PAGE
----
With these words Jesus shared the ingredient that would make for our best Christmas ever. But have you ever thought about it all from the vantage point of the members of the divine Trinity? What was the first Christmas like for them?

I offer these four messages for your reflection during this Advent season.

The Father’s Most Blessed Christmas. (John 3:16; Galatians 4:4-5) mp3

The Spirit’s Most Blessed Christmas. (selected Scriptures) mp3

The Son’s Most Blessed Christmas. (Philippians 2:5-11) mp3

Our Most Blessed Christmas. (Acts 20:35) mp3

Update: Next Book

We are in the editing stage of Life as Worship: When Reverence Defines Reality. I appreciate your prayers as final honing of the text takes place in the collaborative labors of the editor and myself. CLC Publications will publish the book (www.clcpublications.com). We are looking at a release in the spring of 2015.

Here are a few of the endorsements that have come in thus far:

John Kitchen’s Life as Worship is an outstanding exposition of the Psalms of Asaph. In addition to giving us very able and wise instruction from these biblical songs, Kitchen also writes so excellently, consistently keeping the Scriptural text in our main view. His judicious use of contemporary illustrations within these chapters also gives us a vivid picture of how to practically apply God’s eternal truths to our lives. I have been a longtime reader of John Kitchen’s writing ministry, including his masterful treatment of Davidic Psalms entitled, Praying Through, and now this latest exposition of Asaph’s Psalms is surely its worthy companion volume. I pray that Life as Worship gains a wide reading, for not only those preachers who will teach the Psalms, but also for a myriad of growing Christians who seek to read them for their own good and the glory of God.

Lance Quinn
Pastor, Grace Advance
Grace Community Church
Sun Valley, California

I read everything that Dr. John Kitchen writes. He is a pastor-scholar who understands the delicate balance between information and transformation. Life as Worship continues Kitchen’s legacy. After reading this outstanding book, my mind, heart, and feet were motivated to worship the Lord with renewed abandon. Expect to be changed as you read!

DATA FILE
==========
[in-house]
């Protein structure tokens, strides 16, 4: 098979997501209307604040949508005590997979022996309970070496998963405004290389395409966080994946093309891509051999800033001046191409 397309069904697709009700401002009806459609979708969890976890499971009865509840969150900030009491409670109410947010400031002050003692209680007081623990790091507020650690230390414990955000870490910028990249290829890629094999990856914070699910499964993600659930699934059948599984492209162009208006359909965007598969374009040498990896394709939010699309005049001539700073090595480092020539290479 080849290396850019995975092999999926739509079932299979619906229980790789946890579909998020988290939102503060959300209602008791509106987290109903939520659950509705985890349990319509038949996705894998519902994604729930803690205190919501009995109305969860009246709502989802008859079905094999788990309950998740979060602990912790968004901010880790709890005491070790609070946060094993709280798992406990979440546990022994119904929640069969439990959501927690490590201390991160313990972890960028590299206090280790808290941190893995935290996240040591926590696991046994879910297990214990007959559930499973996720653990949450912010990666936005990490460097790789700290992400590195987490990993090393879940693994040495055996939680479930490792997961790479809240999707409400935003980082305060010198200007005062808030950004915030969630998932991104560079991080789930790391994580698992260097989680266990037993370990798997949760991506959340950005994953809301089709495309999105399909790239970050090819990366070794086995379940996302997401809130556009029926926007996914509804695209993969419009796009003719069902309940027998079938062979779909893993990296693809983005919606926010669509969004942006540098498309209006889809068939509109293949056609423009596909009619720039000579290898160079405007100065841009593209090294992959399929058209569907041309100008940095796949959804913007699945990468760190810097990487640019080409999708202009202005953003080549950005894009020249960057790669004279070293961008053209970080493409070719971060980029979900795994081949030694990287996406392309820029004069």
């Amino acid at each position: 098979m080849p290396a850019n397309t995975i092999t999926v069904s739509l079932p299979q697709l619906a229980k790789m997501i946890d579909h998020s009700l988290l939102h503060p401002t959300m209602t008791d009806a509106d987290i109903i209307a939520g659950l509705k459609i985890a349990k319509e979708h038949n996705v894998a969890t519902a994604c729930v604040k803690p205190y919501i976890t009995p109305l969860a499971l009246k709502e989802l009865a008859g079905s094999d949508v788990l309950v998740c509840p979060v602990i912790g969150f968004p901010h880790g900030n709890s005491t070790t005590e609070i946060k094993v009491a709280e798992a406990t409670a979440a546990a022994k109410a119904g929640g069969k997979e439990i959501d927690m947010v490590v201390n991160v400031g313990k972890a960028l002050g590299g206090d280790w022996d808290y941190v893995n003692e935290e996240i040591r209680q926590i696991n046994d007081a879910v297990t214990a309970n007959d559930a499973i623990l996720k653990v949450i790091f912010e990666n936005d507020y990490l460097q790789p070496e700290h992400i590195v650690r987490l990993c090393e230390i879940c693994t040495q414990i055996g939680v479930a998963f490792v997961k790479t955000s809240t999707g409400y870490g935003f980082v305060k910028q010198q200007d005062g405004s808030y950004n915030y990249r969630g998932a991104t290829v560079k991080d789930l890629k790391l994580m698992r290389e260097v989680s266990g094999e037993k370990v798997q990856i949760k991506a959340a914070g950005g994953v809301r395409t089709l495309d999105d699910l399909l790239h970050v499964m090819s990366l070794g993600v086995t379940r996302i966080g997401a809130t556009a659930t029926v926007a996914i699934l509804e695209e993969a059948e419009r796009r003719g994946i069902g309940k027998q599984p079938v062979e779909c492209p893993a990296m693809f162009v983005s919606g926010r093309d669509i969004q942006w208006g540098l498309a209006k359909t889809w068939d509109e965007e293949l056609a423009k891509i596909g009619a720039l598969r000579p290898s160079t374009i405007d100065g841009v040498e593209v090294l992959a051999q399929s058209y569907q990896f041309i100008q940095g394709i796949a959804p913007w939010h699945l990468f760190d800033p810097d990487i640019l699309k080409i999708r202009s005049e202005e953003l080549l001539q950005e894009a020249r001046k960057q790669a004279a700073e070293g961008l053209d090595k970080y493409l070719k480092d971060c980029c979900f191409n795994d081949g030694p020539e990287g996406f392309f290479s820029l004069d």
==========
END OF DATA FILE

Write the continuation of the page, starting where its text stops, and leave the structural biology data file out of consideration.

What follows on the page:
Keith R. Krell, PhD
Senior Pastor, Fourth Memorial Church, Spokane, WA
Associate Professor of Biblical Exposition Moody Bible Institute- Spokane

Here is a book that will go a long way toward solving the real worship war, the war that rages in your own heart. What is worship? How much effort should I invest in worship? When should I worship? And what does real worship look like? Taking his cue from the Psalms, God’s own “Order of Worship,” John Kitchen confronts us with the reality that all of life is worship and can only be properly stewarded with that understanding.

Tom Elliff, former President of the  Southern Baptist Convention and their International Mission Board

Many books have been written about worship. Worship is trendy now and everyone has a different take on it. Worship can become about getting on a hamster wheel of trying to keep up with the top 10 worship songs of the month, getting the highest tech audio/visual equipment and having great sounding bands or it can be about nostalgia and keeping things traditional. It can be about depth and deep meaning or it can become about ambiance and mood setting. It can divide generations and ethnic groups or it can bring us together. In the midst of so much distraction around “worship,” John Kitchen has managed to write a powerful, unique and insightful book on worship by exegeting the Psalms of Asaph. It isn’t a worship book about music or styles or trends. Instead, through an interesting and well-written analysis of the life and Psalms of this great worship leader, John manages to go deep into what the term “leading a lifestyle of worship” really looks like. Through joy, sorrow, questioning, listening, gratitude and several other approaches, we see how, when worship becomes what we are about, it can swell up out of our daily lives continually – not just when we are singing worship songs with our congregation – but in every circumstance. Go deeper than a focus on songs and styles and trends, and let this well-written book help you make your life all about worship. You’ll be blessed and through you, so will God.

Dan Adler, Heart of the City Ministries, Minneapolis, MN

Life as Worship is a refreshing look at how worship is not just something that we do, but it really is our entire life. The book takes the reader on a journey that deepens their understanding of worship and then challenges them to take time to develop a deeper life of worship with practical application. You will not want to just read through it quickly because there is such depth to be explored here!

Rev. Derek Mansker Bethany Alliance Church, Fennimore, WI